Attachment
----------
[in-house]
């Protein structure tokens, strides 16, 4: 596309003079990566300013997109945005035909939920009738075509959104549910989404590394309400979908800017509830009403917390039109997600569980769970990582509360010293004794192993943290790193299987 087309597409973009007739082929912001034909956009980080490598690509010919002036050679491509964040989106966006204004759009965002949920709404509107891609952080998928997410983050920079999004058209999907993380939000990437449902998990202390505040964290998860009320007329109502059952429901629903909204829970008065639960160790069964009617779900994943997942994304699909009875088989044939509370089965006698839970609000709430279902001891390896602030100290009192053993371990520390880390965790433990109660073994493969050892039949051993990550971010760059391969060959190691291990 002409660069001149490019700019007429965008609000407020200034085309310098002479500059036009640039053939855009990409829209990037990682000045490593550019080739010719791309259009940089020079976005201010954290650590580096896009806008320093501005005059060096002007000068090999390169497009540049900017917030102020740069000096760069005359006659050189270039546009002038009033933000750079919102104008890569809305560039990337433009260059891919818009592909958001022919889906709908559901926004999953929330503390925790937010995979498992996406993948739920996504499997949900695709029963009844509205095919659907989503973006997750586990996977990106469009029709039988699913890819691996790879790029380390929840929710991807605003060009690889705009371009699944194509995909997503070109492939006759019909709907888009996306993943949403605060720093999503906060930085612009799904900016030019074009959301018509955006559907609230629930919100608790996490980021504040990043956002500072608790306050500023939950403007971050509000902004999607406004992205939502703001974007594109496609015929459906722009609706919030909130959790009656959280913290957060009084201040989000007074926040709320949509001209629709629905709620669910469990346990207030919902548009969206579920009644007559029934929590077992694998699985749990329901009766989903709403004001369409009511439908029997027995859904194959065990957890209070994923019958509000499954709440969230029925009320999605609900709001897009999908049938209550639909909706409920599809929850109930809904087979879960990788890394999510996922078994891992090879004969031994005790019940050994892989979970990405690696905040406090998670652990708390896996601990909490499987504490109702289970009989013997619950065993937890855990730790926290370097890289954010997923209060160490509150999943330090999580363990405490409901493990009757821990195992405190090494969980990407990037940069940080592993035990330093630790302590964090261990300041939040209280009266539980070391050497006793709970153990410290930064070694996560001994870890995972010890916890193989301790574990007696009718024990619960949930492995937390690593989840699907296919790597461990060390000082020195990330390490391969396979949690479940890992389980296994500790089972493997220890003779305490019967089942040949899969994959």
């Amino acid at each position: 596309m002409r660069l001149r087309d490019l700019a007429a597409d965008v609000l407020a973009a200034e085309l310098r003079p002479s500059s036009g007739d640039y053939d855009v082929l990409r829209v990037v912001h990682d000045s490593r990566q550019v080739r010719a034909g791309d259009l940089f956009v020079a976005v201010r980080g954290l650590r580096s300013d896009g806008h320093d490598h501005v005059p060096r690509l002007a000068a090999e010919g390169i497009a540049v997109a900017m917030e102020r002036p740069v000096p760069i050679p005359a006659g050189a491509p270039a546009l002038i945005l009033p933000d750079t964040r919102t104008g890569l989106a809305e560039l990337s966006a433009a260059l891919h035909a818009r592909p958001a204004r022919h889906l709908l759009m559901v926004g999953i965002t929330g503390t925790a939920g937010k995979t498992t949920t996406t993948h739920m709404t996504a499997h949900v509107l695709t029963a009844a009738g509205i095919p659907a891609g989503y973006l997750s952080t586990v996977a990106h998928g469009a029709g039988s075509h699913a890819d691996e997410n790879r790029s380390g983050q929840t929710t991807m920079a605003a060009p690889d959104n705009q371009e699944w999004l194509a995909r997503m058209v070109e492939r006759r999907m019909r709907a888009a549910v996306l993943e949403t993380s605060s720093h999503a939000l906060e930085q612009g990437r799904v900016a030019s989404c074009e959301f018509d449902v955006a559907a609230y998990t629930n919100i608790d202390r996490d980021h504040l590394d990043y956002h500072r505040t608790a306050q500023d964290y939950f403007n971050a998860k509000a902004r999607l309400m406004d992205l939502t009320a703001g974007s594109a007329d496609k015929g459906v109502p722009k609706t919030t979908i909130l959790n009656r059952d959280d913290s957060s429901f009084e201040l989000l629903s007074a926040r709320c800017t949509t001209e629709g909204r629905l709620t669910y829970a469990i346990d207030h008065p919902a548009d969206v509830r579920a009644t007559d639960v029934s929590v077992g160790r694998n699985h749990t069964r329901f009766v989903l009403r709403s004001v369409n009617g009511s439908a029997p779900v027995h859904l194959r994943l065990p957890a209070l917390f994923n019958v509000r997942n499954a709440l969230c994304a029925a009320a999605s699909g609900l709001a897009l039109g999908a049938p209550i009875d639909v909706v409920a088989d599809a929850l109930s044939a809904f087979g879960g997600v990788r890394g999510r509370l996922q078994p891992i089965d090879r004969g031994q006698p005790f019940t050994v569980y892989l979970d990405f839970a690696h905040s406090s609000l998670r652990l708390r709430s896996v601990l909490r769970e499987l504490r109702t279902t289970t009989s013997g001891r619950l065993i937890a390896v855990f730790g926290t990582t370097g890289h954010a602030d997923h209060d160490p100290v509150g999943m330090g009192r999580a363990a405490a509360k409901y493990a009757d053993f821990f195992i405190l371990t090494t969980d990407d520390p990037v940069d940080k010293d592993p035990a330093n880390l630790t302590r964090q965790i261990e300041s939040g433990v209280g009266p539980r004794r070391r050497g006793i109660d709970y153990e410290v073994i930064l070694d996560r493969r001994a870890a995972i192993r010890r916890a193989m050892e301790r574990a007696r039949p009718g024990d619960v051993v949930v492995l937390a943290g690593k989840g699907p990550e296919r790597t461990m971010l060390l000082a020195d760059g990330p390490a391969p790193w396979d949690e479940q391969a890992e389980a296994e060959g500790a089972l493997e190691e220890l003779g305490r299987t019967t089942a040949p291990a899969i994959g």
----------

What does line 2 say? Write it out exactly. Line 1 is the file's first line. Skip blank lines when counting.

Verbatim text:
């Protein structure tokens, strides 16, 4: 596309003079990566300013997109945005035909939920009738075509959104549910989404590394309400979908800017509830009403917390039109997600569980769970990582509360010293004794192993943290790193299987 087309597409973009007739082929912001034909956009980080490598690509010919002036050679491509964040989106966006204004759009965002949920709404509107891609952080998928997410983050920079999004058209999907993380939000990437449902998990202390505040964290998860009320007329109502059952429901629903909204829970008065639960160790069964009617779900994943997942994304699909009875088989044939509370089965006698839970609000709430279902001891390896602030100290009192053993371990520390880390965790433990109660073994493969050892039949051993990550971010760059391969060959190691291990 002409660069001149490019700019007429965008609000407020200034085309310098002479500059036009640039053939855009990409829209990037990682000045490593550019080739010719791309259009940089020079976005201010954290650590580096896009806008320093501005005059060096002007000068090999390169497009540049900017917030102020740069000096760069005359006659050189270039546009002038009033933000750079919102104008890569809305560039990337433009260059891919818009592909958001022919889906709908559901926004999953929330503390925790937010995979498992996406993948739920996504499997949900695709029963009844509205095919659907989503973006997750586990996977990106469009029709039988699913890819691996790879790029380390929840929710991807605003060009690889705009371009699944194509995909997503070109492939006759019909709907888009996306993943949403605060720093999503906060930085612009799904900016030019074009959301018509955006559907609230629930919100608790996490980021504040990043956002500072608790306050500023939950403007971050509000902004999607406004992205939502703001974007594109496609015929459906722009609706919030909130959790009656959280913290957060009084201040989000007074926040709320949509001209629709629905709620669910469990346990207030919902548009969206579920009644007559029934929590077992694998699985749990329901009766989903709403004001369409009511439908029997027995859904194959065990957890209070994923019958509000499954709440969230029925009320999605609900709001897009999908049938209550639909909706409920599809929850109930809904087979879960990788890394999510996922078994891992090879004969031994005790019940050994892989979970990405690696905040406090998670652990708390896996601990909490499987504490109702289970009989013997619950065993937890855990730790926290370097890289954010997923209060160490509150999943330090999580363990405490409901493990009757821990195992405190090494969980990407990037940069940080592993035990330093630790302590964090261990300041939040209280009266539980070391050497006793709970153990410290930064070694996560001994870890995972010890916890193989301790574990007696009718024990619960949930492995937390690593989840699907296919790597461990060390000082020195990330390490391969396979949690479940890992389980296994500790089972493997220890003779305490019967089942040949899969994959």